This novel is an absolute joy. A great read to cheer you up and honestly, make you laugh out loud. Every character is beautifully drawn and the comic timing is perfect. I couldn’t believe it was a debut, because it has all the confidence and timing of Sue Townsend and also made me think back further to the blunt Yorkshire characters of James Herriot. On a personal level I needed a lift, after being very strict with lockdown rules due to my MS, and this was just the lift I needed. Thank you Matson, for such a great set of characters and for providing exactly the book I needed at exactly the right time.

Posted in Publisher Proof

The Beautiful Ones by Silvia Moreno-Garcia.

Last year I read Silvia Moreno-Garcia’s incredible novel Mexican Gothic and I absolutely loved it. So when I was offered the chance to read one of her earlier novels, being reissued in a beautiful hard back copy this week, I was really excited to tell you all about it as part of the blog blast.

They are the Beautiful Ones, Loisail’s most notable socialites, and this spring is Nina’s chance to join their ranks, courtesy of her well-connected cousin and his calculating wife. But the Grand Season has just begun and already Nina’s debut has gone disastrously awry. She has always struggled to control her telekinesis: the haphazard manifestations of her powers have long made her the subject of gossip – malicious neighbours even call her the Witch of Oldhouse.

But Nina’s life is about to change, for there is a new arrival in town: Hector Auvray, the renowned entertainer, who has used his own telekinetic talent to perform for admiring audiences around the world. Nina is dazzled by Hector, for he sees her not as a witch, but ripe with magical potential. Under his tutelage, Nina’s talent blossoms – as does her love for the great man.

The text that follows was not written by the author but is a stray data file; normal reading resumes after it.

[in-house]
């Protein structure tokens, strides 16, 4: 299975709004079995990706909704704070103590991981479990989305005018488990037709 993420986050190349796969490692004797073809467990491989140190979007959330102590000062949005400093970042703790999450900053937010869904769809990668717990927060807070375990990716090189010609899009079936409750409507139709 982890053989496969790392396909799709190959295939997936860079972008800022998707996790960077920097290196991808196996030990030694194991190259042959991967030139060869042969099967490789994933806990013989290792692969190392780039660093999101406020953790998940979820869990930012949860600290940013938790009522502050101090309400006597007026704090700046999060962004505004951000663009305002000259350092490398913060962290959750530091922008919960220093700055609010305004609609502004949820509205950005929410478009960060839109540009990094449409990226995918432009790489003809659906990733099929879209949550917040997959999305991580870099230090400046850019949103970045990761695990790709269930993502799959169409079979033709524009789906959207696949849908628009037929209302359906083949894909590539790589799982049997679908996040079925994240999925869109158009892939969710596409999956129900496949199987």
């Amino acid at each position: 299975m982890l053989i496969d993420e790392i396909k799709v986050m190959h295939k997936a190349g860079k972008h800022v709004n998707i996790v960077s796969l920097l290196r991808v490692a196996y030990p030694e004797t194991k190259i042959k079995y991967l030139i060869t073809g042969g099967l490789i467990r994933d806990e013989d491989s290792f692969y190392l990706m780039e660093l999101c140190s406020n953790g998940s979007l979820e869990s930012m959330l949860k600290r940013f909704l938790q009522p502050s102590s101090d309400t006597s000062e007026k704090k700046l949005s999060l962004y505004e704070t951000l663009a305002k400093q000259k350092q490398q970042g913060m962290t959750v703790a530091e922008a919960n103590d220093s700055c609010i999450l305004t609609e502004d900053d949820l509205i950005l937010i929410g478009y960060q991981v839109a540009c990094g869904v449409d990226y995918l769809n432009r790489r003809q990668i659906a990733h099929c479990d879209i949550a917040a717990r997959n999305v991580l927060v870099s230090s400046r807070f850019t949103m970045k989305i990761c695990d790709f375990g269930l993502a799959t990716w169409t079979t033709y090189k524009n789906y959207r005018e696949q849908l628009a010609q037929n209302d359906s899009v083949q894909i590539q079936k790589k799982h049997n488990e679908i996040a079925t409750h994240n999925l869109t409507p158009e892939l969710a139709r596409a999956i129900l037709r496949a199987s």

But great romances are for fairy-tales, and Hector is hiding a secret bitter truth from Nina – and himself – that threatens their courtship.

This book is different from either Mexican Gothic or Gods of Jade and Shadow. This is a romance, brim full of melodrama and heartache. Yet there are also those wonderful threads that seem to exist through her work: feminism, awakening sexual desire, an eye for women’s self-expression through clothing, and a sprinkle of the paranormal. I didn’t know where the book was set at first, because the city name Loisail and personal names have a French feel to them, but certain word usage such as fall for autumn made me think of North America. The manners and etiquette seem almost British regency in date (this could give Bridgeton a real run for its money on the small screen), but the far off place Iblevard sounds like South America. This is our world, just not as we know it.

I absolutely adored Nina from the start, because I’ve felt like the slightly awkward girl who doesn’t fit. Next to her cousin’s wife Valerie she seems a bit of an ugly duckling, but she’s chaperoning Nina through the Loisail season in hope of finding her a suitable husband. Valerie is the stereotypical blonde, blue-eyed, perfectly coiffed, graceful beauty and her marriage to Gaetens was a great match, because he was a steady, slightly older man with financially stability. His finances have kept her family afloat. Whereas Nina has none of the superficial qualities of Valerie. Her hair is raven black and there’s more of a handsomeness to her than prettiness. Worse still, she is awkward, often saying the wrong thing, but she’s physically clumsy too and there’s more to Nina’s clumsiness than meets the eye.